Reaction to the newly minted federal laws that require healthy school lunches is far from settled. In Tavares Florida, Lake County district officials might even attach cameras to school trash cans to monitor the amount of food that kids toss, according to News TV10.
In fact, some states are already spending millions of dollars taking pictures of lunches before and after they are eaten to determine the amount of waste.
While concerned adults suggest the possibility of school gardens to acquaint students with healthy food, the students themselves have a different way of coping with the enforced health epidemic — Organized lunch strikes in a suburb of Pittsburgh, where in late August the hashtag “brownbagginit” was trending on Twitter, and “outside Milwaukee, where the Mukwonago High School principal, Shawn McNulty, said participation in the lunch program had fallen 70 percent.”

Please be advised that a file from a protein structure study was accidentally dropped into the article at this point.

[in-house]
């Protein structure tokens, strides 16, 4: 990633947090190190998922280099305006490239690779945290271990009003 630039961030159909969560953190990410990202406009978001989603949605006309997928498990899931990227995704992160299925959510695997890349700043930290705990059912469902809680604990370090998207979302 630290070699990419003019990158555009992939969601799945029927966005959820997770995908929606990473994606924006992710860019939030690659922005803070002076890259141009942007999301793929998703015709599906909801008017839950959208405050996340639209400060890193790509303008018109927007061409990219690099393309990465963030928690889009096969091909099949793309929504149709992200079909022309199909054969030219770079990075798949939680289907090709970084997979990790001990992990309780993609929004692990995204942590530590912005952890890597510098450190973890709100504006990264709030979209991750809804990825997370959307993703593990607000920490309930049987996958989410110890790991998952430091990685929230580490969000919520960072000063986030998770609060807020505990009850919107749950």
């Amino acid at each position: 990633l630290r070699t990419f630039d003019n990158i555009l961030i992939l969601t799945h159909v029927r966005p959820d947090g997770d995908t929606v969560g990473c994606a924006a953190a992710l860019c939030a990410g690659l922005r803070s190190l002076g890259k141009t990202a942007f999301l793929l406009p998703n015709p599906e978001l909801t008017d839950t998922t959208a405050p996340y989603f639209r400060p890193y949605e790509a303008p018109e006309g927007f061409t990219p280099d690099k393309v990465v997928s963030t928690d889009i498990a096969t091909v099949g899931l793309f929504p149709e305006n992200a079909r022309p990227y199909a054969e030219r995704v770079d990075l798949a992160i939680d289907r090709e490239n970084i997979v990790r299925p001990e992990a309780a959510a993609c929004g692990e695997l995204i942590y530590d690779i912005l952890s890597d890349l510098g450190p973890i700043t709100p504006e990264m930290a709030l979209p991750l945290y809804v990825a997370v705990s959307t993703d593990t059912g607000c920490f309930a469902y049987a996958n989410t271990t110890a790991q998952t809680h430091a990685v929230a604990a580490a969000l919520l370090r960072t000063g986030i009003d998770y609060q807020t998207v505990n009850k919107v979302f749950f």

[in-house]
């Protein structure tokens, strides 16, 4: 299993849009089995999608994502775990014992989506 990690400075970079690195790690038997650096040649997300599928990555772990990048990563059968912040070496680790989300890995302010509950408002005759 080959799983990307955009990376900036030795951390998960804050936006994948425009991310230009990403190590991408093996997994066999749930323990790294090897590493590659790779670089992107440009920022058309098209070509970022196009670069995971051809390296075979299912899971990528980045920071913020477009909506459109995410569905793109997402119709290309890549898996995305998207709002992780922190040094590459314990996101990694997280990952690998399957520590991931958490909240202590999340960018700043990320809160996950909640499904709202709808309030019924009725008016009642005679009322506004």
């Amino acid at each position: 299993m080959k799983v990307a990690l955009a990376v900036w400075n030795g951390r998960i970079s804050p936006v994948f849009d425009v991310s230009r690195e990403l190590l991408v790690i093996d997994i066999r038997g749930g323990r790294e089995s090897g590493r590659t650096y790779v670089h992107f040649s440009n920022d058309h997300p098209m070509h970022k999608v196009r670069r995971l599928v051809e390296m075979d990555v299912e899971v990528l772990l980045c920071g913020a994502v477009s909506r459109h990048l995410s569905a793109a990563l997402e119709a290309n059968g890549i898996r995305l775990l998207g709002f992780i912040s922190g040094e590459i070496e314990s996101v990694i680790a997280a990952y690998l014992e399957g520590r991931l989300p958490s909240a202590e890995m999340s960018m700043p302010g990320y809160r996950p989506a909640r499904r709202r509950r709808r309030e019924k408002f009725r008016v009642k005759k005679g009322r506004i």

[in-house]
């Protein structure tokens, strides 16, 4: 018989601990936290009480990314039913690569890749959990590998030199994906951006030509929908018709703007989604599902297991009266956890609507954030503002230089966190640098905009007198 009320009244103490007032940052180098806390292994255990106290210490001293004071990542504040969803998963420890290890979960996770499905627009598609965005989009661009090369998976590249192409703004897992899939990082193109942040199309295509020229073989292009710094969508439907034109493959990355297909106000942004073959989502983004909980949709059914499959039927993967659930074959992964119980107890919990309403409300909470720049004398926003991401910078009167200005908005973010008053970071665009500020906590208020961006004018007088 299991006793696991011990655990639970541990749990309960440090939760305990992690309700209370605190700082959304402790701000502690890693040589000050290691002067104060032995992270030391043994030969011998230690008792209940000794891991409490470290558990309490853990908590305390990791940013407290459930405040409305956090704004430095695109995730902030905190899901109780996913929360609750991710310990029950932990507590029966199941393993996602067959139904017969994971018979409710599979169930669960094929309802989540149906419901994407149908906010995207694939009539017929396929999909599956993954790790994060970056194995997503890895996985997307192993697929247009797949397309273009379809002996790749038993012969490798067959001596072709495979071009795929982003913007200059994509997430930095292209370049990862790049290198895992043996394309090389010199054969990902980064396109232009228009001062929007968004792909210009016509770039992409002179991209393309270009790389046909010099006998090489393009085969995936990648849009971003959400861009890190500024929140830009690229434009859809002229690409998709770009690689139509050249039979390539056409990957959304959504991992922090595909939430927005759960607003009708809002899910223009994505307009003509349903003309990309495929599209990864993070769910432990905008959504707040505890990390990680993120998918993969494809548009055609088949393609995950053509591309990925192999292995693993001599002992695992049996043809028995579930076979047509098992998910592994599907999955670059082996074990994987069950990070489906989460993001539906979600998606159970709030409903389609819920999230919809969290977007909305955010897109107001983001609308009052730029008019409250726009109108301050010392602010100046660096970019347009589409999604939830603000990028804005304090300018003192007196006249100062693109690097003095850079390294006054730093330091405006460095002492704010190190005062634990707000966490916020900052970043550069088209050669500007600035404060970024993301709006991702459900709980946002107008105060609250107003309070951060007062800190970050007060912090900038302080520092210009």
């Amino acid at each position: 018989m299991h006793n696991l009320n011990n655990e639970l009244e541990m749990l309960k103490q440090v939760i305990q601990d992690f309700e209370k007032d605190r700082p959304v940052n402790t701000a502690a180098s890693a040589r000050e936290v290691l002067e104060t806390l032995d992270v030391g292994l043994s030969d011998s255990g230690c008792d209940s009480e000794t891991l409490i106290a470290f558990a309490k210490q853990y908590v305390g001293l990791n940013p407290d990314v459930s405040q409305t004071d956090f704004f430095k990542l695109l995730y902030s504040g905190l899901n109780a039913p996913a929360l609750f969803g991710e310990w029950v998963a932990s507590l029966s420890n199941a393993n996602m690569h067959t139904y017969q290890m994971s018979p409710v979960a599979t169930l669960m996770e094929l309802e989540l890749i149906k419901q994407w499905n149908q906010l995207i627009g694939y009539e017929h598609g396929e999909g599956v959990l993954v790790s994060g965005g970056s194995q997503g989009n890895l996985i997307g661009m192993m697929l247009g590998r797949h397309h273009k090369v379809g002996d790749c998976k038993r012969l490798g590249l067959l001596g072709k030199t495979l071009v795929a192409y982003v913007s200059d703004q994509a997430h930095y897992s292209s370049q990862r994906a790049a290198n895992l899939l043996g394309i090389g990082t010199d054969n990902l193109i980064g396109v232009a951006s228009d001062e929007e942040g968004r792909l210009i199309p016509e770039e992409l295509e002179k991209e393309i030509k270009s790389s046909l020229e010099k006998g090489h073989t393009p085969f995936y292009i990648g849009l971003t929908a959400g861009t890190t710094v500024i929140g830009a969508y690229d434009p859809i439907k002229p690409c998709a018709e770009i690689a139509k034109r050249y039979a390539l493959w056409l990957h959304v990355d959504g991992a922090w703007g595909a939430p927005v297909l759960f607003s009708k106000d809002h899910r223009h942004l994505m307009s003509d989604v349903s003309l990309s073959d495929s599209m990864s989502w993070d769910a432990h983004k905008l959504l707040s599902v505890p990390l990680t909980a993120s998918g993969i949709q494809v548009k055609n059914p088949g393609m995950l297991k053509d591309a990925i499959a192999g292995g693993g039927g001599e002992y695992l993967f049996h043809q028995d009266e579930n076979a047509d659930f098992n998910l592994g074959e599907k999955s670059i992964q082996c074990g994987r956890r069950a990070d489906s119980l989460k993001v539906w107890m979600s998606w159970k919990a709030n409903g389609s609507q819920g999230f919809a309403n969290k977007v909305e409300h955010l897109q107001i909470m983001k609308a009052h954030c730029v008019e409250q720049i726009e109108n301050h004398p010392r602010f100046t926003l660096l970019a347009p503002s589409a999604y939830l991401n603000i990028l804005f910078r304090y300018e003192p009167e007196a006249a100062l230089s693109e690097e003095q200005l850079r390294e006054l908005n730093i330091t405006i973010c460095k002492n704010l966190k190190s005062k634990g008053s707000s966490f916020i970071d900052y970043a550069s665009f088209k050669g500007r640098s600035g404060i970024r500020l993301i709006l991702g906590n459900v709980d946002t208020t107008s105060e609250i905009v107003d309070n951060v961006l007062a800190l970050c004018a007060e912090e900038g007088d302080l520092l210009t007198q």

A spoof music video, “We Are Hungry,” written by a Kansas English teacher and performed by high school students, scored nearly a million hits on YouTube.
“The federal government is trying to solve a problem that every kid doesn’t have,” said Jacob Taxdahl, an eighth-grade football player at Jordan Middle School in Michigan who started a three-day boycott via a Facebook page. “They’re trying to solve obesity in America, but not every kid is obese.”
“Before, there was no taste and no flavor,” said Malik Barrows, a senior at Automotive High School in Brooklyn, who likes fruit but said his classmates threw away their mandatory helpings on the cafeteria floor. “Now there’s no taste, no flavor and it’s healthy, which makes it taste even worse.”
Deborah Lambert writes the Squeaky Chalk column for Accuracy in Academia.
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